Validity and inter-rater reliability of medio-lateral knee motion observed during a single-limb mini squat

Research output: Contribution to journalArticle

Abstract

Background: Muscle function may influence the risk of knee injury and outcomes following injury. Clinical tests, such as a single-limb mini squat, resemble conditions of daily life and are easy to administer. Fewer squats per 30 seconds indicate poorer function. However, the quality of movement, such as the medio-lateral knee motion may also be important. The aim was to validate an observational clinical test of assessing the medio-lateral knee motion, using a three-dimensional (3-D) motion analysis system. In addition, the inter-rater reliability was evaluated. Methods: Twenty-five (17 women) non-injured participants (mean age 25.6 years, range 18-37) were included. Visual analysis of the medio-lateral knee motion, scored as knee-over-foot or knee-medial-to-foot by two raters, and 3-D kinematic data were collected simultaneously during a single-limb mini squat. Frontal plane 2-D peak tibial, thigh, and knee varus-valgus angles, and 3-D peak hip internal-external rotation, and knee varus-valgus angles were calculated. Results: Ten subjects were scored as having a knee-medial-to-foot position and 15 subjects a knee-over-foot position assessed by visual inspection. In 2-D, the peak tibial angle (mean 89.0 (SE 0.7) vs mean 86.3 (SE 0.4) degrees, p = 0.001) and peak thigh angle (mean 77.4 (SE 1.0) vs mean 81.2 (SE 0.5) degrees, p = 0.001) with respect to the horizontal, indicated that the knee was more medially placed than the ankle and thigh, respectively. Thus, the knee was in more valgus (mean 11.6 (SE 1.5) vs 5.0 (SE 0.8) degrees, p < 0.001) in subjects with the knee-medial-to-foot than in those with a knee-over-foot position. In 3-D, the hip was more internally rotated in those with a knee-medial-to-foot than in those with a knee-over-foot position (mean 10.6 (SE 2.1) vs 4.8 (SE 1.8) degrees, p = 0.049), but there was no difference in knee valgus (mean 6.1 (SE 1.8) vs mean 5.0 (SE 1.2) degrees, p = 0.589). The kappa value and percent agreement, respectively, was >0.90 and 96 between raters. Conclusions: Medio-lateral motion of the knee can reliably be assessed during a single-leg mini-squat. The test is valid in 2-D, while the actual movement, in 3-D, is mainly exhibited as increased internal hip rotation. The single-limb mini squat is feasible and easy to administer in the clinical setting and in research to address lower extremity movement quality.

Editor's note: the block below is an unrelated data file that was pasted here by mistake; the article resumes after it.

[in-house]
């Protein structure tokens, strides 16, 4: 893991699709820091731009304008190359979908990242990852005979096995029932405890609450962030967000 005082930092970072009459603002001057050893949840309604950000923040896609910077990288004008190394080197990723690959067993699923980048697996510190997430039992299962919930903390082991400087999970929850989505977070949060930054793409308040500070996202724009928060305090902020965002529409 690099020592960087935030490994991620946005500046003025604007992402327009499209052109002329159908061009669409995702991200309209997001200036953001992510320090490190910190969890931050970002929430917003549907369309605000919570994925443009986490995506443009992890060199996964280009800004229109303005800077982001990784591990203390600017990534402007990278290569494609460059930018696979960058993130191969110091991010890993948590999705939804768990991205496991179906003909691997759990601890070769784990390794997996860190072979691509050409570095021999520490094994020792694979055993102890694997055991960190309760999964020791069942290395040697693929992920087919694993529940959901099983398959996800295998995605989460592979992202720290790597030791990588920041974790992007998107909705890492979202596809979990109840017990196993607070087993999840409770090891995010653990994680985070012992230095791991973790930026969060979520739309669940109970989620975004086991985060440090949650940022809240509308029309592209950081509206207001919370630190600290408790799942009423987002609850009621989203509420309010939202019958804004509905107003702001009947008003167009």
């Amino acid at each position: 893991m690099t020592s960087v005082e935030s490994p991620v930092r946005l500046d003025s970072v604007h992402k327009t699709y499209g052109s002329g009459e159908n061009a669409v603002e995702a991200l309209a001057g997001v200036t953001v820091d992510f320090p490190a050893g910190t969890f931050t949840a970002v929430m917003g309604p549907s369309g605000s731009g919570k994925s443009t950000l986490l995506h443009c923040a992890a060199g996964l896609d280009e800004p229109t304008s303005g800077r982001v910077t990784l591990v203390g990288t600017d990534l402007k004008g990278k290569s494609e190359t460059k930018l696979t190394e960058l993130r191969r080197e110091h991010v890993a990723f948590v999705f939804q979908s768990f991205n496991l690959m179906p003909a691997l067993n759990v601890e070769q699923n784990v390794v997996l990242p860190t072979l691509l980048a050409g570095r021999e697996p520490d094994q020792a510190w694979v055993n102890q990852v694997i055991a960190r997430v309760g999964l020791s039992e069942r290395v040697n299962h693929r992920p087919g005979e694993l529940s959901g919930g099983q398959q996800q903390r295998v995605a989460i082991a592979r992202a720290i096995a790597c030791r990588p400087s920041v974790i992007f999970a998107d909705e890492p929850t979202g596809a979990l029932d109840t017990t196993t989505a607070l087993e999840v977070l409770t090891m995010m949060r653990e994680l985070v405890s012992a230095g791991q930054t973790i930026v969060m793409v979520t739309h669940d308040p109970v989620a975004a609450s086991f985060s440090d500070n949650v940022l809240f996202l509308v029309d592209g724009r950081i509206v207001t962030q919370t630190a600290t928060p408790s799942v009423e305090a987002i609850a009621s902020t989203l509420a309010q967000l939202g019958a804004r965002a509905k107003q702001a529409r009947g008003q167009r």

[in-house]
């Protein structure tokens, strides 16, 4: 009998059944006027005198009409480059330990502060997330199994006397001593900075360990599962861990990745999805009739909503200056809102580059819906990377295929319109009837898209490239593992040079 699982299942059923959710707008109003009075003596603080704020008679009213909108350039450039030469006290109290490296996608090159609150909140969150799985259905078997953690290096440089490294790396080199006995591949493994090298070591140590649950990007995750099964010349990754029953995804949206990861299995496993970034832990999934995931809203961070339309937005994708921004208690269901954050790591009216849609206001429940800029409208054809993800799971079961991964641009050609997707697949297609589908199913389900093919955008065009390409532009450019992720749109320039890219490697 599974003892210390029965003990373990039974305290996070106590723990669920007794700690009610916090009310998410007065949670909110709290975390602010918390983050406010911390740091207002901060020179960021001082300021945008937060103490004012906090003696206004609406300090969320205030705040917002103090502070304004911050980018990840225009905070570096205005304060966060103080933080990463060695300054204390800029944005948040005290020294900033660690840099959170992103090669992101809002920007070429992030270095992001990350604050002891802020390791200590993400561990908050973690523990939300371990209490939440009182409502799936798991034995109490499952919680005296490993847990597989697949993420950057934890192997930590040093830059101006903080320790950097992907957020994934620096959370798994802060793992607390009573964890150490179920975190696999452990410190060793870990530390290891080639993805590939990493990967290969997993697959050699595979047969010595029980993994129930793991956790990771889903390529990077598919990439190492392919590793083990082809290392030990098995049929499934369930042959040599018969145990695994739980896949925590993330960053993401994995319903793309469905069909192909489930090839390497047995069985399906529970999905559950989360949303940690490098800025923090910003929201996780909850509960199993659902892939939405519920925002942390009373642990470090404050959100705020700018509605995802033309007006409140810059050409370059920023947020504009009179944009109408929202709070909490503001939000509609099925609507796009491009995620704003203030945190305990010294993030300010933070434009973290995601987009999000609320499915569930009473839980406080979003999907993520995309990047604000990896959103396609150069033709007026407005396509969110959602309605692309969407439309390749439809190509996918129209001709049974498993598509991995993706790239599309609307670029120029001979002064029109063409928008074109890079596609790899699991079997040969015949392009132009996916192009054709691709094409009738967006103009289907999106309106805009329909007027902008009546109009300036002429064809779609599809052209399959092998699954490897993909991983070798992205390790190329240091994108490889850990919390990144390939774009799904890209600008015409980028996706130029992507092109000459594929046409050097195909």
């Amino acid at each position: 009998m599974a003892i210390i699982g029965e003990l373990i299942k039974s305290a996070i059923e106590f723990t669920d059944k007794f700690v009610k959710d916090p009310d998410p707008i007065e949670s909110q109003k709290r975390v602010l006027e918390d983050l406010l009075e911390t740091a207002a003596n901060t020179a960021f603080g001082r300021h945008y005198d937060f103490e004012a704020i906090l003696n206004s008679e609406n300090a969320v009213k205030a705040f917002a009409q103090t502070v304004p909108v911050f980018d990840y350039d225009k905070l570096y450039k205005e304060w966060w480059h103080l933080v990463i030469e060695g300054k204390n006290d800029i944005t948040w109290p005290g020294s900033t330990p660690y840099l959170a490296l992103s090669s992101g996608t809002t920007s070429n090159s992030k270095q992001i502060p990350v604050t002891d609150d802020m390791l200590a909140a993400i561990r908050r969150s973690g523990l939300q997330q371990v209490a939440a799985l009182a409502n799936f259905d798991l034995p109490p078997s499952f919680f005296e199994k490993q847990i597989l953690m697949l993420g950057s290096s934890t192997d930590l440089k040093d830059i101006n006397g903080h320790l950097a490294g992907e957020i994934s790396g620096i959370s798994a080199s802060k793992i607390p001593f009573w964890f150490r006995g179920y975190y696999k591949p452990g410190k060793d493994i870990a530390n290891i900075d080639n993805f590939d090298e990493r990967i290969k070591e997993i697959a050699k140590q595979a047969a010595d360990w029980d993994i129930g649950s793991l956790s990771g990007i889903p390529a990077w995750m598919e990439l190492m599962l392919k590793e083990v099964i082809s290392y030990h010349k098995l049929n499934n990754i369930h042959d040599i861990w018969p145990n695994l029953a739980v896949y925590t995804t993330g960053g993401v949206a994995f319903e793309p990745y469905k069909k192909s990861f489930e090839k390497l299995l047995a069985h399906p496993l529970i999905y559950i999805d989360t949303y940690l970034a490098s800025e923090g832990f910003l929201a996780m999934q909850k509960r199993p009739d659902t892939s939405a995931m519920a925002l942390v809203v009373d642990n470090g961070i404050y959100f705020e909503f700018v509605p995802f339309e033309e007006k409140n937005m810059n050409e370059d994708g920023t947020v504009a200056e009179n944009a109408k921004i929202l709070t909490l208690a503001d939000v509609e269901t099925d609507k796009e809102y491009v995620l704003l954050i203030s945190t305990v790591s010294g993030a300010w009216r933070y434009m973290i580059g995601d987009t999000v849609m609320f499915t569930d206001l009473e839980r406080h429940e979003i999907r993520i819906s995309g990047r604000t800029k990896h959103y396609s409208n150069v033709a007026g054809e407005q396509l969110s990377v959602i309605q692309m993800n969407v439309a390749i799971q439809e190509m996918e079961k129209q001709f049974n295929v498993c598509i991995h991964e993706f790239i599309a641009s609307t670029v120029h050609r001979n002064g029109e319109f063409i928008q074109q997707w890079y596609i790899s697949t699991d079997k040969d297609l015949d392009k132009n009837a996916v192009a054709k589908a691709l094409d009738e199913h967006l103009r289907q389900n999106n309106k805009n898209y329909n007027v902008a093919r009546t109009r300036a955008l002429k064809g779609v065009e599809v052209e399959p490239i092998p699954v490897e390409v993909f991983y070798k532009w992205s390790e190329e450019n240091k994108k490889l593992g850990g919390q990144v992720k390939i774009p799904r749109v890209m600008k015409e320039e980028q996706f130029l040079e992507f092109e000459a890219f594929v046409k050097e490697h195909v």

Details

Authors
  • Eva Ageberg
  • Kim L. Bennell
  • Michael A. Hunt
  • Milena Simic
  • Ewa M. Roos
  • Mark W. Creaby
Organisations
Research areas and keywords

Subject classification (UKÄ) – MANDATORY

  • Orthopedics
Original languageEnglish
JournalBMC Musculoskeletal Disorders
Volume11
Publication statusPublished - 2010
Publication categoryResearch
Peer-reviewedYes

Bibliographic note

The information about affiliations in this record was updated in December 2015. The record was previously connected to the following departments: Division of Physiotherapy (Closed 2012) (013042000)